Hence, the roots are real and equal.
(iv) The equation 3x^{2} – 4x + 1 = 0 has two real and distinct roots.
D = b^{2} – 4ac
= (4)^{2} – 4(3)(1)
= 16 – 12 > 0
Hence, the roots are real and distinct.
(v) The equation (x + 4)^{2} – 8x = 0 has no real roots.
Simplifying the above equation,
x^{2} + 8x + 16 – 8x = 0
x^{2} + 16 = 0
D = b^{2} – 4ac
= (0) – 4(1) (16) < 0
Hence, the roots are imaginary.
(vi) The equation (x – √2)^{2 }– √2(x+1)=0 has two distinct and real roots.
Simplifying the above equation,
x^{2} – 2√2x + 2 – √2x – √2 = 0
x^{2} – √2(2+1)x + (2 – √2) = 0
x^{2} – 3√2x + (2 – √2) = 0
D = b^{2} – 4ac
= (– 3√2)^{2} – 4(1)(2 – √2)
= 18 – 8 + 4√2 > 0
Hence, the roots are real and distinct.
(vii) The equation √2x^{2} – 3x/√2 + ½ = 0 has two real and distinct roots.
D = b^{2} – 4ac
= ( 3/√2)^{2} – 4(√2) (½)
= (9/2) – 2√2 > 0
Hence, the roots are real and distinct.
(viii) The equation x (1 – x) – 2 = 0 has no real roots.
Simplifying the above equation,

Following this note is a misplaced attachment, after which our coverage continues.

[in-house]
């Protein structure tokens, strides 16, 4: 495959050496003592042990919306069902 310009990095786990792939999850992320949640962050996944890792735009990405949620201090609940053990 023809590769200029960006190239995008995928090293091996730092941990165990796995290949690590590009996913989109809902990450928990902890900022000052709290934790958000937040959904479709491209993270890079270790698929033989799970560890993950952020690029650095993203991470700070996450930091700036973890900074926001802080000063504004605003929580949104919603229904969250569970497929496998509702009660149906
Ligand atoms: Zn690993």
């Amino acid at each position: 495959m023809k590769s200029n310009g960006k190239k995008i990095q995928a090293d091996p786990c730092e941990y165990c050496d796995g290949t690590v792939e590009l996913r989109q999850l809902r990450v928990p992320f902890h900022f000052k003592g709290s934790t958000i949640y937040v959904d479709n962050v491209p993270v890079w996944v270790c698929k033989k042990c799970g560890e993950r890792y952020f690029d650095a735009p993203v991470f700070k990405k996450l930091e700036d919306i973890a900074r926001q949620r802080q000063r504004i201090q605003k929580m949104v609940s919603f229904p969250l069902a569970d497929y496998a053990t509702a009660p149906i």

x^{2} – x + 2 = 0
D = b^{2} – 4ac
= (1)^{2} – 4(1)(2)
= 1 – 8 < 0
Hence, the roots are imaginary.
(ix) The equation (x – 1) (x + 2) + 2 = 0 has two real and distinct roots.
Simplifying the above equation,
x^{2} – x + 2x – 2 + 2 = 0
x^{2} + x = 0
D = b^{2} – 4ac
= 1^{2} – 4(1)(0)
= 1 – 0 > 0
Hence, the roots are real and distinct.
(x) The equation (x + 1) (x – 2) + x = 0 has two real and distinct roots.
Simplifying the above equation,
x^{2} + x – 2x – 2 + x = 0
x^{2} – 2 = 0
D = b^{2} – 4ac
= (0)^{2} – 4(1) (2)
= 0 + 8 > 0
Hence, the roots are real and distinct.
Q.2. Write whether the following statements are true or false. Justify your answers.
(i) Every quadratic equation has exactly one root.
(ii) Every quadratic equation has at least one real root.